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Economy

Britain defends decision to spend Sh3.87 bn on Kenya's election

UK High Commissioner to Kenya Nic Hailey during a policy dialogue ahead of the general elections in Nairobi on February 2, 2017. Photo | Jeff Angote | NMG
UK High Commissioner to Kenya Nic Hailey during a policy dialogue ahead of the general elections in Nairobi on February 2, 2017. Photo | Jeff Angote | NMG 

The UK government has come out to justify to the British public its decision to spend £28.5 million (about Sh3.87 billion) to support preparations for tomorrow’s General Election amid sharp criticism from its political analysts and sections of the press.

The cash, disbursed through the Department for International Development (Dfid) - the British State agency responsible for administering overseas aid - has been spent on voter education, conflict resolution and technical support for the Independent Electoral and Boundaries Commission (IEBC).

Despite concerns from critics who point to millions of dollars in aid money lost to corruption over the past decade, Britain reassured that spending of the funds was being overseen by the Foreign Office in Kenya.

"We support free, fair and peaceful elections in Kenya to help to maintain security and stability, which is in all our interests," A spokesman for the Dfid said.

The aid agency insists the money will “help to secure credible, well managed and non-violent elections”, adding that it also provides support to NGOs, oversight bodies and independent commissions, thereby supporting the goal of making Kenya a more stable democracy.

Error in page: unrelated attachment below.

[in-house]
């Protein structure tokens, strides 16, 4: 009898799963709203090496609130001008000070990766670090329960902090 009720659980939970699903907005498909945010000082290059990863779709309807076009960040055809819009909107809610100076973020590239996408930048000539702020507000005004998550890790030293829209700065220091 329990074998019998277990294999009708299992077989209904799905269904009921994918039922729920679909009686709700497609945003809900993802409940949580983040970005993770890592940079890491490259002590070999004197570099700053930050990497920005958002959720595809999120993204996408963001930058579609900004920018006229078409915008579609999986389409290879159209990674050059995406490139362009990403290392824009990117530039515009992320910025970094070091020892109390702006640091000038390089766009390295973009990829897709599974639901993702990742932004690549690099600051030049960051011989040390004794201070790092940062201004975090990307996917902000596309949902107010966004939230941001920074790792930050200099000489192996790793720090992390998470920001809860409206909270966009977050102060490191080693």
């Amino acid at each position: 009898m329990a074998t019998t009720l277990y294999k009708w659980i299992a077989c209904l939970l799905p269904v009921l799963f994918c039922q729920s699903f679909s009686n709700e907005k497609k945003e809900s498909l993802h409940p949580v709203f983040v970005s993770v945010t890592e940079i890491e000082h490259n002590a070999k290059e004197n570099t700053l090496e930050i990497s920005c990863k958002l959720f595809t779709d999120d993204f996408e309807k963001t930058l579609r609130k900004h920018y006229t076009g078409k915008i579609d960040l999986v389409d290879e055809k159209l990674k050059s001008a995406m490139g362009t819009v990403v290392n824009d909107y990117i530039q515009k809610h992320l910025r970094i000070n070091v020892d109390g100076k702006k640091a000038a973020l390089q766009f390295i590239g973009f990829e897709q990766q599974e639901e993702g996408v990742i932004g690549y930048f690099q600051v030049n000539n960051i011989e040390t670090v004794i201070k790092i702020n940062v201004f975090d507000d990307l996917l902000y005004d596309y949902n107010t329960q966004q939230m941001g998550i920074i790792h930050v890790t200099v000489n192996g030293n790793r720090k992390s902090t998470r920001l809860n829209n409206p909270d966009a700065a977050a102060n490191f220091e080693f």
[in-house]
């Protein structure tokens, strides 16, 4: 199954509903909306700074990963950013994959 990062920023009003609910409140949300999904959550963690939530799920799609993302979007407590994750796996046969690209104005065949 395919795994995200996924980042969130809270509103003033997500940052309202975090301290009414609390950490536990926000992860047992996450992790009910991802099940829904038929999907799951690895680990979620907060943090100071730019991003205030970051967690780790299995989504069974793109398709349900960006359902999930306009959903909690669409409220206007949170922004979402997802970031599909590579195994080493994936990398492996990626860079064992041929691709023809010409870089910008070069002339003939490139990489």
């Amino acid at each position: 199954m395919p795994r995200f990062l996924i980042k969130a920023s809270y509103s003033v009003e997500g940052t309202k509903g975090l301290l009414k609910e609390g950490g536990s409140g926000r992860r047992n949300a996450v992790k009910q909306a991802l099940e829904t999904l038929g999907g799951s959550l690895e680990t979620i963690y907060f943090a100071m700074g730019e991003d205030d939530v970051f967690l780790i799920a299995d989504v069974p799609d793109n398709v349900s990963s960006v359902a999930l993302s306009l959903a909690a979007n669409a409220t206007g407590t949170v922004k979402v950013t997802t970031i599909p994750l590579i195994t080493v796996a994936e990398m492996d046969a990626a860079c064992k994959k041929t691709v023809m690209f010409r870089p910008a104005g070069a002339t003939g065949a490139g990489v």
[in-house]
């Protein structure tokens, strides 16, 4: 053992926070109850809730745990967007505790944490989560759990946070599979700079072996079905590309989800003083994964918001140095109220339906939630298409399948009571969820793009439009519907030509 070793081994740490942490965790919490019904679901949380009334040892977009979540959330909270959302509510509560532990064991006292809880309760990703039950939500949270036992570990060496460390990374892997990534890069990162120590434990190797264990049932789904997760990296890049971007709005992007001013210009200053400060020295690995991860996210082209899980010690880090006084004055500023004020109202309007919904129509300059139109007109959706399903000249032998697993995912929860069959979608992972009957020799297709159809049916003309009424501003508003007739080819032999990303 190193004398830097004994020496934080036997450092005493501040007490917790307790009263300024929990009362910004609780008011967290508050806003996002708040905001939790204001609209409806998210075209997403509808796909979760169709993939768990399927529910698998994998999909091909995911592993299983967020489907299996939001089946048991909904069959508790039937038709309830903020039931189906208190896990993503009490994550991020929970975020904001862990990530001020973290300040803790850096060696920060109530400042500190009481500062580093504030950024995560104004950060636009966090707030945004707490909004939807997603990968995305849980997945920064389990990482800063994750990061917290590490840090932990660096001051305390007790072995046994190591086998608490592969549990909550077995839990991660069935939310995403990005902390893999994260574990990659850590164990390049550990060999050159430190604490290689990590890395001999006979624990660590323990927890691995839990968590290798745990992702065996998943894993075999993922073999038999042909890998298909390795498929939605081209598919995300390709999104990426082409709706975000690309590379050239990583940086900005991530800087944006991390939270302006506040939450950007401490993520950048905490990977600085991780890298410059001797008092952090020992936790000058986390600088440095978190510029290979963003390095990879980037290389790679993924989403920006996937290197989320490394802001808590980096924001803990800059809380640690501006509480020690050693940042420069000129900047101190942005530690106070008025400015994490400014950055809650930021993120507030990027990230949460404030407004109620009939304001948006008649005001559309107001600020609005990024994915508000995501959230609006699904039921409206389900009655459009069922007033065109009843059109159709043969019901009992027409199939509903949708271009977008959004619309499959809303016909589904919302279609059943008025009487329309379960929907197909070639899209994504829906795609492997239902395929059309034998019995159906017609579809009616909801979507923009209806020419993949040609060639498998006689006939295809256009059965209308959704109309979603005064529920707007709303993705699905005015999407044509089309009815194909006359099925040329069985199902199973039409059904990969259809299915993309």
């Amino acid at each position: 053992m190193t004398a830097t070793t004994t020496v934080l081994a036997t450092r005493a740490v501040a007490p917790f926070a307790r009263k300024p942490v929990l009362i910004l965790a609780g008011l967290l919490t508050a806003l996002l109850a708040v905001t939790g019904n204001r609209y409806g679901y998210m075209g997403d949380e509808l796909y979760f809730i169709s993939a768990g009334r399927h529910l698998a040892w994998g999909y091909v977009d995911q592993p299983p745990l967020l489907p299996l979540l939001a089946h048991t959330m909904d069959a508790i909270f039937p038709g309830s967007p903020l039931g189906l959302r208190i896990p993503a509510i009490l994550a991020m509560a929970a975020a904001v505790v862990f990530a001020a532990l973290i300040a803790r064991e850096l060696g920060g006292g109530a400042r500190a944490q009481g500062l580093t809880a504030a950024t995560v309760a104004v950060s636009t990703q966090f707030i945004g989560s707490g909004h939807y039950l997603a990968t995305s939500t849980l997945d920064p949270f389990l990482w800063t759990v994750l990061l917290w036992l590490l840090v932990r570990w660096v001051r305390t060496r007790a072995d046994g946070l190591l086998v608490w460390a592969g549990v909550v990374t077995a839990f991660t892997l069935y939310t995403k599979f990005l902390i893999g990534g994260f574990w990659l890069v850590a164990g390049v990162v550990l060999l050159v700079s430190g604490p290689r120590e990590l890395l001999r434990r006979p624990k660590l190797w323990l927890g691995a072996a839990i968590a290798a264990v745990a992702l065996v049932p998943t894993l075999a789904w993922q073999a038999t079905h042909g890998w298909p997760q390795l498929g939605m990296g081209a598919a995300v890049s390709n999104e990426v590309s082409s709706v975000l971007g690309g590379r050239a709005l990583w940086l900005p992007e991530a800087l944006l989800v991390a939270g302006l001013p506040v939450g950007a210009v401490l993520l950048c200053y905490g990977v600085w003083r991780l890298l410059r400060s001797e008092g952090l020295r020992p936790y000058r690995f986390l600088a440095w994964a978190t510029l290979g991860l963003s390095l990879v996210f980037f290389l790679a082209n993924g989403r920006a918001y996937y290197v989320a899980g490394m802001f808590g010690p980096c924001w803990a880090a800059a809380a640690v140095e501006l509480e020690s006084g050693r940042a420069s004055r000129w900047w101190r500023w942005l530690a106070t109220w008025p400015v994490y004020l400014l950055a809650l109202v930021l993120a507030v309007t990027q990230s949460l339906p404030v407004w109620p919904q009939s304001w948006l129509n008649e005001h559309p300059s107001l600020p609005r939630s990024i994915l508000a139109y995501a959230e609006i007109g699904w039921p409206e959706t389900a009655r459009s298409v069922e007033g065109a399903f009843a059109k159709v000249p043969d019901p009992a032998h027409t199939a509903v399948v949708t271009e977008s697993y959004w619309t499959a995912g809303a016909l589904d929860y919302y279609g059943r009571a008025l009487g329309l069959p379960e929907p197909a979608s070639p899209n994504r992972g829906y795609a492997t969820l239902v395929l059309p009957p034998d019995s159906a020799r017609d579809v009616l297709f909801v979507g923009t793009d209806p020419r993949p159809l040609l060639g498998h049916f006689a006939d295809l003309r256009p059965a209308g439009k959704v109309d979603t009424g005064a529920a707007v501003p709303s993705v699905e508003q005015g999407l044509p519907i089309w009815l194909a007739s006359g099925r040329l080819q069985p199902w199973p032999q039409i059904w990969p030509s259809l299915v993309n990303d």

In all, western donors have provided £68 million (about Sh9 billion) towards the total cost of the election which is put at more than £400 million (about Sh54 billion).

Departure from US policy

The UK's support for Kenya's and other countries' democratic processes is in stark contrast to the United States under the Trump administration.

Last week, The Times newspaper pointed out that a leaked internal memo from the US State department suggested it would no longer pay to promote democracy around the world.

All references to justice and democracy were also reported to have been taken out of its new foreign policy mission statement.

Nevertheless, US Ambassador Robert F. Godec, along with his British counterpart Nic Hailey and Stefano A. Dejak (Ambassador of the European Union), were among 22 Ambassadors and High Commissioners who put out a joint statement on tomorrow’s poll.

"We urge all Kenyans to give the IEBC the space to fulfill its vital role. It is essential that IEBC staff be safe from harassment or attack, and we welcome the Government of Kenya’s commitment to provide them with additional security...All sides should respect judicial independence and be prepared to resolve any disputes over the polls peacefully through the courts and not violently in the streets," the envoys said in a statement released last week.

"Leaders and politicians have a responsibility to reject violence and hate speech, and to urge their followers to do the same. Candidates running for office, whether they win or lose, should be prepared to welcome the decision of the people with grace and humility," it added.

'Support democracy'

UK High Commissioner Nic Hailey went further in a recent speech in which he said that democracy is the best form of government, but that it requires determination and commitment.

"It involves real competition, debate, argument. Feelings are strongly held. The stakes are often high...It is not easy to be the referee, often under attack from both sides. It is vital that the IEBC be given the space to fulfill its role," he said.

Key CBK Indicative Exchange Rate Used: £1 = Sh135.86

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